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The older I get, the more dadly I become. It’s probably inevitable, and some of you reading this might be able to relate all too well. But one dadderism I’ve picked up in the last few years is the unusual fascination of metal detecting.
Though I have no children, I thought I might fill that “void’ by asking for a metal detector as a birthday gift — the Bounty Hunter Quick Draw Pro. This metal detector is kind of like a child; it makes annoying sounds, it’ll get you dirty sometimes and, if you’re patient enough, it might bring you treasure after it becomes a lawyer.
Furthermore, I thought it would be fun to review this metal detector after using it both with my family in Massachusetts as well as in Los Angeles, where I live, to find different treasures on both coasts.
Is Metal Detecting a Good Hobby?
What began as a love for history transformed into binge-watching History Channel’s “The Curse of Oak Island.” Two brothers and their crew chase a centuries-old legend of a massive treasure buried somewhere on a small island off the coast of Nova Scotia. A huge draw to the show is expert detectorist, Gary Drayton, and his findings in the construction spoils and various stretches of forest across the island.
While the show has garnered its share of criticism, Drayton’s enthusiasm for finding stuff in the dirt inspired me to do the same because he makes it look wicked fun.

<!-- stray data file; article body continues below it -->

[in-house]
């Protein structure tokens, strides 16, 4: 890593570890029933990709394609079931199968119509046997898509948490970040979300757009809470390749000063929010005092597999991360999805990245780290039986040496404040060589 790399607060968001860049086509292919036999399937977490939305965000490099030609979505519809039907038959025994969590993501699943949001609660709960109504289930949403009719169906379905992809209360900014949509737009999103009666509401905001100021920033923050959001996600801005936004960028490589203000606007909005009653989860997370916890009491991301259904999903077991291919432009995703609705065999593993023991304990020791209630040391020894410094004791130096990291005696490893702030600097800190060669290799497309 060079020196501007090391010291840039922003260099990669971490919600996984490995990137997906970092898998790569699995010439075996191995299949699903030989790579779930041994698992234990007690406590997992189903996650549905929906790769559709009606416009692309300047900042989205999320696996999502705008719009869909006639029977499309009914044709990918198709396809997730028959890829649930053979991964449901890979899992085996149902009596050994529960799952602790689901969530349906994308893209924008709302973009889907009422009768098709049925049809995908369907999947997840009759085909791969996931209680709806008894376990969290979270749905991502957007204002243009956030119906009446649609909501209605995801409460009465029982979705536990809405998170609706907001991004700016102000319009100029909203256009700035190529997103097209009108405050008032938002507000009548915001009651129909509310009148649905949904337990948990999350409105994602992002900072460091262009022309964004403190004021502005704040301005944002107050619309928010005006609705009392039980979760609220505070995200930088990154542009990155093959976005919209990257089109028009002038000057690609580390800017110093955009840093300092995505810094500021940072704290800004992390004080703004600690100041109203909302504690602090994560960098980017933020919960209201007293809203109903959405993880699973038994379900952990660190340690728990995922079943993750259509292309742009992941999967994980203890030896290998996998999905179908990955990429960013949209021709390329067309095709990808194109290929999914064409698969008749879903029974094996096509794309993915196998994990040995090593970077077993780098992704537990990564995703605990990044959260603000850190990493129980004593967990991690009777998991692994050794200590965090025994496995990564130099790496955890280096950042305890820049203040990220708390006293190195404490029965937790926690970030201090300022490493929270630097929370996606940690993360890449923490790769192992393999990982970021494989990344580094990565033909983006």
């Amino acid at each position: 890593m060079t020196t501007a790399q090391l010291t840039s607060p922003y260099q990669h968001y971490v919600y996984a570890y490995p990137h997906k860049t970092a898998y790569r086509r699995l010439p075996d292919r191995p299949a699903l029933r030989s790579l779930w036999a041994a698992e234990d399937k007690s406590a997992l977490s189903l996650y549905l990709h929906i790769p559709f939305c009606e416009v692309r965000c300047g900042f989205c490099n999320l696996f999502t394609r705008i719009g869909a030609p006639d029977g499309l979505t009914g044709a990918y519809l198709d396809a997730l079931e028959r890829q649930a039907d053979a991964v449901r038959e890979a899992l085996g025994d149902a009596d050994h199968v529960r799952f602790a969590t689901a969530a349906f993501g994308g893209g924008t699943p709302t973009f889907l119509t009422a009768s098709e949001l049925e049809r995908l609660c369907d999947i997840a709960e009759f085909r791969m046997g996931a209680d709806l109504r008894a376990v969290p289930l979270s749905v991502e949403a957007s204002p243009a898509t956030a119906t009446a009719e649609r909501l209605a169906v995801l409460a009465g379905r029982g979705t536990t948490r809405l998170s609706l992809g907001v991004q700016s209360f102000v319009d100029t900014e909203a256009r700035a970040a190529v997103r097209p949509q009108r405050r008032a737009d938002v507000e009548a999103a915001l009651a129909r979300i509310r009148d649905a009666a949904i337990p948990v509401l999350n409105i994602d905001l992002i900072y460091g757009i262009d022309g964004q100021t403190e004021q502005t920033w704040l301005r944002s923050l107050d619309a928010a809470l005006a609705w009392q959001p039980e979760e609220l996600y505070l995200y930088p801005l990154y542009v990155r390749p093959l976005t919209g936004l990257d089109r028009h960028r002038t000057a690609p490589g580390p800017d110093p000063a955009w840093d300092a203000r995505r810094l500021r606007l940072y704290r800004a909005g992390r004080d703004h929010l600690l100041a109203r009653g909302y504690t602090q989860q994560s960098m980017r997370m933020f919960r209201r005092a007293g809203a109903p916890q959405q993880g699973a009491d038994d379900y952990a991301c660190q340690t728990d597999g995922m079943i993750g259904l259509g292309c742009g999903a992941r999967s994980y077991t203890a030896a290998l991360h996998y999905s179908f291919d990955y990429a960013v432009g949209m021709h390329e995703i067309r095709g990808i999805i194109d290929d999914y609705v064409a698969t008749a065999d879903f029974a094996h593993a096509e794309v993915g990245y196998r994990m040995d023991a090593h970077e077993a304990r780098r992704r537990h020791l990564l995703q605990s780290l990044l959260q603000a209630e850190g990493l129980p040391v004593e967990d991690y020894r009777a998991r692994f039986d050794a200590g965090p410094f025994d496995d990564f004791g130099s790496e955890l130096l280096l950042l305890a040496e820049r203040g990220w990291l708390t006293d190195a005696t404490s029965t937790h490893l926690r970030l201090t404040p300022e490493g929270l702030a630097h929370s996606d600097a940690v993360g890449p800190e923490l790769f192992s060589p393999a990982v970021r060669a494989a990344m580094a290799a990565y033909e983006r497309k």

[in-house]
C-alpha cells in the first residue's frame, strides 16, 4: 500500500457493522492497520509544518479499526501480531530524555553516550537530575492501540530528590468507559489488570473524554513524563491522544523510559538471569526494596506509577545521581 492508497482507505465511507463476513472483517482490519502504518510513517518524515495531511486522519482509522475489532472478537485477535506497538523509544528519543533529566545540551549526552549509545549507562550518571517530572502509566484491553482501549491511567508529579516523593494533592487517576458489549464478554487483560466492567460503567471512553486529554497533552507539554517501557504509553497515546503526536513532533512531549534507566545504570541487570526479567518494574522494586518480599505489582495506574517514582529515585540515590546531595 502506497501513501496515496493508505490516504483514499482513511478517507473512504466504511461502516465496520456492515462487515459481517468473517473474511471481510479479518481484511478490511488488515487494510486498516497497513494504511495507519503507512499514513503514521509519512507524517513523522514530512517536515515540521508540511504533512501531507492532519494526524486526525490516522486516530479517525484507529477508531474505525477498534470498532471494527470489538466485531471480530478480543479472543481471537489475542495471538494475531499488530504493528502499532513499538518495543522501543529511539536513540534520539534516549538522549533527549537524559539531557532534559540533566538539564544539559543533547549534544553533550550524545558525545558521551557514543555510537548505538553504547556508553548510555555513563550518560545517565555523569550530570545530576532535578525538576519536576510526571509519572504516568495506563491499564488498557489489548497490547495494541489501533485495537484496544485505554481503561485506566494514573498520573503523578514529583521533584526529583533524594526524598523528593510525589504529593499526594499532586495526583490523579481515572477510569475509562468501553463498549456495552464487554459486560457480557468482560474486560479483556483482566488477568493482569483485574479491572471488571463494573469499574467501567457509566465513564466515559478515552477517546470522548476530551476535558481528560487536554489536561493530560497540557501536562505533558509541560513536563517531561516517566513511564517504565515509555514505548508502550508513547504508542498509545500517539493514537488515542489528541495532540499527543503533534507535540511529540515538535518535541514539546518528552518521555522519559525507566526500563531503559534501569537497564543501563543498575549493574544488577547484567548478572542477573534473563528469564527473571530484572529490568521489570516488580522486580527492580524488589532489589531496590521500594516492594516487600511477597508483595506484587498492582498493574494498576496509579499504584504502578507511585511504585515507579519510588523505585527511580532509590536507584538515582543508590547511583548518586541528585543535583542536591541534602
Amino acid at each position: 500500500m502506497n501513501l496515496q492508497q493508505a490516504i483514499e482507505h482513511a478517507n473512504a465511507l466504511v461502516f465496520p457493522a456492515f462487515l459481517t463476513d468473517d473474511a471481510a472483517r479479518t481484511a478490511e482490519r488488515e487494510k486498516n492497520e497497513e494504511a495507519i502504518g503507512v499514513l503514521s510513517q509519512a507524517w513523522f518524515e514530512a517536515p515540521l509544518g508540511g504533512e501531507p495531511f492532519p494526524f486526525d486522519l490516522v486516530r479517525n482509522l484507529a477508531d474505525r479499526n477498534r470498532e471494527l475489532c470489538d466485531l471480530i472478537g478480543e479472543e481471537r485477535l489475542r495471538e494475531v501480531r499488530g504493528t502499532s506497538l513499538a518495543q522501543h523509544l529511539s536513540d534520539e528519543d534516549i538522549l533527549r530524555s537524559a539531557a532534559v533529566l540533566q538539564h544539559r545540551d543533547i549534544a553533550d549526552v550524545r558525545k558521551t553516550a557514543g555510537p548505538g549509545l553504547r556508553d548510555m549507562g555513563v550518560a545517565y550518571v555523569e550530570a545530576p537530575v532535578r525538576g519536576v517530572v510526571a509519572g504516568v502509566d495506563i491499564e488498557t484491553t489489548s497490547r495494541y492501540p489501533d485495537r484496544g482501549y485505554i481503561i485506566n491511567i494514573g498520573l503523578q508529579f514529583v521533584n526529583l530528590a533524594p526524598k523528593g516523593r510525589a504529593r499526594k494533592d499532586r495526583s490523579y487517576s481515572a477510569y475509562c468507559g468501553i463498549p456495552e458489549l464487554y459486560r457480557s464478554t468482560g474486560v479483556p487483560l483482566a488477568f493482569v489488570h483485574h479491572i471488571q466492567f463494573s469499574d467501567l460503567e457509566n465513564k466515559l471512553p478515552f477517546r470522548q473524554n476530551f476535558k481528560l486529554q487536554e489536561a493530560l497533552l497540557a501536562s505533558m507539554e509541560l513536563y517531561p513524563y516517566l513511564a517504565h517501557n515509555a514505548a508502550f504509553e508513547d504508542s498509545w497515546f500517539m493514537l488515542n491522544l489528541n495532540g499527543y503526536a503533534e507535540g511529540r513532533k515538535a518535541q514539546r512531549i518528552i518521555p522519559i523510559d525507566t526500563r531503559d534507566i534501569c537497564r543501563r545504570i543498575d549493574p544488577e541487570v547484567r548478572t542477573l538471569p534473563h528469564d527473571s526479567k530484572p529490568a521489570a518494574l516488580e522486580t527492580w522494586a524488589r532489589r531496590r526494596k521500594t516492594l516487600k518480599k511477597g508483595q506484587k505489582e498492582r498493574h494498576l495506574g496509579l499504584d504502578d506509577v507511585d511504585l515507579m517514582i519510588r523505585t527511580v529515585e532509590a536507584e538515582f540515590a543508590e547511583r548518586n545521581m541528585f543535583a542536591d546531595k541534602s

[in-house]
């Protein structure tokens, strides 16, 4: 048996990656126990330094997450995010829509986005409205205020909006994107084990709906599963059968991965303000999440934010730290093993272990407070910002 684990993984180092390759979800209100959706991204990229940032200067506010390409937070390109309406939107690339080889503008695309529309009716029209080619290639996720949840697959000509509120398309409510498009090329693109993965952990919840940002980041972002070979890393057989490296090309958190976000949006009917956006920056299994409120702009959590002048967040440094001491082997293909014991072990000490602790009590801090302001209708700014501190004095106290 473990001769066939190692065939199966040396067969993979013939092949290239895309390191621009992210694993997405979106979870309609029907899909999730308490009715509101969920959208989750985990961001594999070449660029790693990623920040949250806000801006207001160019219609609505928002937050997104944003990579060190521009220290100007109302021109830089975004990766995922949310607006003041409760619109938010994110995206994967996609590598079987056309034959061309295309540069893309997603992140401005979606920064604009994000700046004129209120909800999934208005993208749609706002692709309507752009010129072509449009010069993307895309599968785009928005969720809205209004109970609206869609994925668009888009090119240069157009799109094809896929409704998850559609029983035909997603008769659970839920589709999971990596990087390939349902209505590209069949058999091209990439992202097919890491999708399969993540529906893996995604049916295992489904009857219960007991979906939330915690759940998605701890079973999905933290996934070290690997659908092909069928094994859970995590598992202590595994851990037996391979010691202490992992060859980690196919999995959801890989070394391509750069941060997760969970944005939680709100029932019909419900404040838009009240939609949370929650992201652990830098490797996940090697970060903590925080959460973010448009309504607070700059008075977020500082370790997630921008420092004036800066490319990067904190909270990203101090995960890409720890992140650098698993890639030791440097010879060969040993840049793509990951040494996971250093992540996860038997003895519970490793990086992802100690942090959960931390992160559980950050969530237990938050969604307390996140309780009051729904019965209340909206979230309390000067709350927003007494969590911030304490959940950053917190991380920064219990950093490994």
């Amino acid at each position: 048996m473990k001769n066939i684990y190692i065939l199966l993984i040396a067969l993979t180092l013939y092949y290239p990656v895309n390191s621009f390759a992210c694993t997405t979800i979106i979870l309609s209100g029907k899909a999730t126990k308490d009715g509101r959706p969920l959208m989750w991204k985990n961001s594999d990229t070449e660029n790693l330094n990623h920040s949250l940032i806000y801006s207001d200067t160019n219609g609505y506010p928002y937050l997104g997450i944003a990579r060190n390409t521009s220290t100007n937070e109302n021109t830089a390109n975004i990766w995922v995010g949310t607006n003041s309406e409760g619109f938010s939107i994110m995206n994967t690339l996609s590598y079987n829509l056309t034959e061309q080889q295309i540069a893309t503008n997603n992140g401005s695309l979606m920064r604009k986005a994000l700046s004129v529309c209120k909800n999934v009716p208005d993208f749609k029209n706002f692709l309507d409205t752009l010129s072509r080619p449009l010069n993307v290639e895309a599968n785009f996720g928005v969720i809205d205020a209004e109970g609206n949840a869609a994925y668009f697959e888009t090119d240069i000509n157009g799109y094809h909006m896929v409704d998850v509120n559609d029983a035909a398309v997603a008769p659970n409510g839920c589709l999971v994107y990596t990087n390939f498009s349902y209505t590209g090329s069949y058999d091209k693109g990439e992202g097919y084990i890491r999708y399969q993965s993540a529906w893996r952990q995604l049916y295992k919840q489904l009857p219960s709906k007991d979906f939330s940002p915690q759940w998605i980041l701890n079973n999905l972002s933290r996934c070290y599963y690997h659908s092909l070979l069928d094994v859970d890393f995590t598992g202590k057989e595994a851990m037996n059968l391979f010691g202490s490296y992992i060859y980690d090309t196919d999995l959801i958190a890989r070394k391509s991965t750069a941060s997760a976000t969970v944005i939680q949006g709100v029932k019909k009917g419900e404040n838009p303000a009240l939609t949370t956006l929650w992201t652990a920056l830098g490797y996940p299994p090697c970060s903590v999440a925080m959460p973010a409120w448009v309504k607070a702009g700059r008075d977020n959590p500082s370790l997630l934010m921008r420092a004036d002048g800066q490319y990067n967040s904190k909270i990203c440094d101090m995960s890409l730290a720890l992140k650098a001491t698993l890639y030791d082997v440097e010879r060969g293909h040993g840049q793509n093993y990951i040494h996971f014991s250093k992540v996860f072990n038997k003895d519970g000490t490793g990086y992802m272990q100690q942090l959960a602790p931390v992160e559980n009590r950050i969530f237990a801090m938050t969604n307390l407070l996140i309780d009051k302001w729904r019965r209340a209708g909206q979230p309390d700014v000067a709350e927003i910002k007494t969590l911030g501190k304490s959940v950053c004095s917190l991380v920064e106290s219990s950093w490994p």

So far, starting out with the Bounty Hunter Quick Draw Pro, I’ve entertained my whole family, my girlfriend, and my best friends’ curiosities of “is there something buried over there?” It’s ridiculously fun and, aside from getting you outside, it’s a great way to clean up some of the trash hidden in your community.
What’s In the Box
My Bounty Hunter Quick Draw Pro came from Dick’s Sporting Goods because we found that they have the best deal for beginners, which includes:
- Quick Draw Pro detector
- Bounty Hunter carry bag
- Bounty Hunter pinpointer
- Bounty Hunter headphones
You’re going to need at least a pinpointer to, well, pinpoint objects in the dirt you dig up. These can easily cost north of $50 so we opted to get this great bundle deal to save money on metal detecting accessories.
Bounty Hunter Quick Draw Pro Features
Every guy needs a hobby. It’s easy to waste money on a hobby when you aren’t serious about it. But it’s also easy to not be serious about a hobby when you have bad tools. That’s why this detector is fantastic for beginners.
The Bounty Hunter Quick Draw Pro features all the things that make detecting easy to understand. That includes a large LCD screen, target depth indicator, three-tone audio ID, full target discrimination capabilities, a 0-99 target ID scale and pinpoint mode. It weighs 2.4 pounds, has a waterproof coil, and runs on a 9-volt battery.
It’s important to note that while the coil is resistant to fresh and salt water, it’s not specifically designed for detecting in wet sand. I thought that was a bit odd, but that’s pretty normal industry-wide. Also, for machines that detect better in wet sand, the price might be too high for a beginner.
Aside from the easy-to-use detector, the most important tool included with the Bounty Hunter Quick Draw Pro is the user guide, which I highly recommend reading if you’re a first-time detectorist. Everything you need to know to get started is printed right in the guide.